Transparency and the Future of Niagara Falls

Author: Bob Restaino

Transparency and the Future of Niagara Falls

Following are Bob’s complete thoughts on the issue of transparency in this election.

Today we hear so many people talking about “transparency,” whether in government, business or other institutions. It seems that everyone either claims that they have it, or that more of it is necessary.

We live in a world today where there are very few secrets; technology, social media and the 24 hour “news” cycles have put that to rest. But is transparency just talking about things openly or is it being honest about the things we openly talk about? Transparency presumes candor, clarity, openness, honesty and accountability.

Do these qualities reflect the culture of City Hall or are we dealing with the “spin” of a story or worse, less than full disclosure?

Just look at the recent history of the current administration in the presentation of the garbage tote program or more recently, the garbage user fee. In both instances, there was a failure to be clear and straightforward with the public. Either through ignorance or fear, City Hall did not provide full disclosure to the public which lead to mistrust and a disregard for the concerns of the public.

In order to have true transparency City Hall needs a mayor who is not afraid to engage in a free flow of information with the City Council, department heads, city employees and, especially, the residents of the city.

When this openness is valued and encouraged by the mayor, demonstrating the mayor’s belief in the value of public opinion, department heads will become willing to rethink the most basic assumptions on how their departments should operate. When constructive dissent is valued by the mayor a more effective level of decision making is the reward.

Currently there is a cohesive group of “insiders” in this administration who act with a sense of entitlement and superiority since they “know” something that everyone else doesn’t. This culture has been institutionalized as a privilege of rank within City Hall.

While the group pays lip service to public participation in programming and budgeting, a sense of entitlement convinces this group to believe that their decisions are flawless. They govern believing that they can do no wrong and the public should be happy to blindly follow their “enlightened decisions.” This City Hall ethos has put us in the precarious financial situation we face and is as far from transparent as one could get.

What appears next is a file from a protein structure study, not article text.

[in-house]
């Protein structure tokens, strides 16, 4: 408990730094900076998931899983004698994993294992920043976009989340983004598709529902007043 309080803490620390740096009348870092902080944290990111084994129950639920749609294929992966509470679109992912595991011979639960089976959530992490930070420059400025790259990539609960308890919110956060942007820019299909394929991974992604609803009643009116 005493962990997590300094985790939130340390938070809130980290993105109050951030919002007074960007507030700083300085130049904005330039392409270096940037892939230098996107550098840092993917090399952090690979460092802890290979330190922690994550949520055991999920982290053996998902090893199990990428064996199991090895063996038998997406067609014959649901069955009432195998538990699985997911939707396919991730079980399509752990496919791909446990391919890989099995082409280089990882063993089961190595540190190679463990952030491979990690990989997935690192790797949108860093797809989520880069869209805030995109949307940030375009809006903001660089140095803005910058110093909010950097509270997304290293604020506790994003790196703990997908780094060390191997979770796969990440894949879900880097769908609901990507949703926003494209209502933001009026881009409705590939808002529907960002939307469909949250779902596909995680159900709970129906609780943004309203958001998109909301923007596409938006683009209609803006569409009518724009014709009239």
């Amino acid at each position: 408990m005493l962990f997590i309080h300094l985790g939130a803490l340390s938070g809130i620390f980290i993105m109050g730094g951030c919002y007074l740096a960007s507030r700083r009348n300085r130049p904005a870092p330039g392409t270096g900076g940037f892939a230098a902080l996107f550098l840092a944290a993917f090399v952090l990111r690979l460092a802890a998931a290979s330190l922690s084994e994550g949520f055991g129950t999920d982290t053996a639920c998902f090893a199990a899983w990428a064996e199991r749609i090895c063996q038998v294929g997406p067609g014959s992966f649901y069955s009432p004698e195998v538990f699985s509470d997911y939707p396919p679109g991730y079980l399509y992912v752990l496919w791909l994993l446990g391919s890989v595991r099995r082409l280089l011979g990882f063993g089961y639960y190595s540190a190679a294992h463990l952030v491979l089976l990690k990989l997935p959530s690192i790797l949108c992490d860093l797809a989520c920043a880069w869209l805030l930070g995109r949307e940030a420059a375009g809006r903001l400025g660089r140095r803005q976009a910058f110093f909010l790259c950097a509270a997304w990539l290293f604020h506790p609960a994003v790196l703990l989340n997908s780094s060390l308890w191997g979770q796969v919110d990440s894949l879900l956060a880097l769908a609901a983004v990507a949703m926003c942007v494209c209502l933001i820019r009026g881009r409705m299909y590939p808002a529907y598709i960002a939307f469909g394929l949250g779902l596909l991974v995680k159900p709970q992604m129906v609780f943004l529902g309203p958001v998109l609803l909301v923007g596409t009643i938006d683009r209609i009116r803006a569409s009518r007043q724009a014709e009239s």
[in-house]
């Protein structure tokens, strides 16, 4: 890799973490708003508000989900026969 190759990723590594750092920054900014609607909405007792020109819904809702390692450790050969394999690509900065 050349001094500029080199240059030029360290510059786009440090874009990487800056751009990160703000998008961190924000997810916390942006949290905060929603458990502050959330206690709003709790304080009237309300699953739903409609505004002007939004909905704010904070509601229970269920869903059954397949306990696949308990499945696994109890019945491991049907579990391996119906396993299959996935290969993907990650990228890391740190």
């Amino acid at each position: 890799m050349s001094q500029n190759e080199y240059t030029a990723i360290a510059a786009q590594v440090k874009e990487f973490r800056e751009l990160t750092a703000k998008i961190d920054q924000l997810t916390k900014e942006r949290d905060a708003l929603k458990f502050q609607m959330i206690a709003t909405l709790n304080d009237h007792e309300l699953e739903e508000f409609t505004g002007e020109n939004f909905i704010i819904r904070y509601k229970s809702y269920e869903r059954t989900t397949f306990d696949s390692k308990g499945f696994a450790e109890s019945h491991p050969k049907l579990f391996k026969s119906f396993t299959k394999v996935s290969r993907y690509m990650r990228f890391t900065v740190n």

Critical to true transparency and a good civic relationship are clarity and straightforward communication about what’s really going on in City Hall. How was it that last fall the NYS Comptroller designated Niagara Falls as one of only three NYS cities to receive his highest crisis designation of “significant fiscal stress” and yet members of this administration tell us that we are enjoying great progress and wonderful success?

Being honest and accountable are indispensable to transparency. Our city needs a mayor who is prepared to face the challenges that lie ahead; having an open conversation with the public; and ready to confront situations which may come with some personal cost. I understand this experience and have endured and overcome the consequences. As mayor I am prepared to meet the fiscal challenges that confront the City, but not alone or with a group of “insiders” who will not speak truth to power.

Within our community, I believe there is a real need to restore the public’s trust in and respect for city government. The public wants to believe that the decisions made at City Hall are not based on a secret agenda that reflect a particular special interest, but, rather, the decision being proposed is in the best interest of the entire community.

Do you feel that the recent proposal to enact a garbage user fee was developed with the opportunity for department heads to voice an opposing point of view? Was there an opportunity for public input prior to the policy being put in front of the City Council?

I believe the organizational culture currently prevailing within City Hall is characterized by denial and self-deception. Some have criticized the current administration as being too reactive rather than proactive. I believe the tendency at City Hall has been to wait for Albany to provide our city with its latest “bail out.” My vision as mayor would be to construct a collaborative system of government founded on strong working relationships with our first-ring suburbs, Niagara County, and area business groups so that Niagara Falls can demonstrate to Albany that it has the talent to solve its own problems

Restoring the public’s trust and respect for city government will not be easy. It will take an honest, candid conversation with government officials, public employees, business people, labor leaders and city residents. It will take listening to new ideas, re-evaluating current systems and accepting constructive critique. It will take opening communication with all levels of government and with our Native American neighbors. If we can do this we can get Niagara Falls back on track. If we can do this we will truly achieve transparency in City Hall.

I think we can, and as mayor I would be committed to the task, and with your help reset city government for a successful future.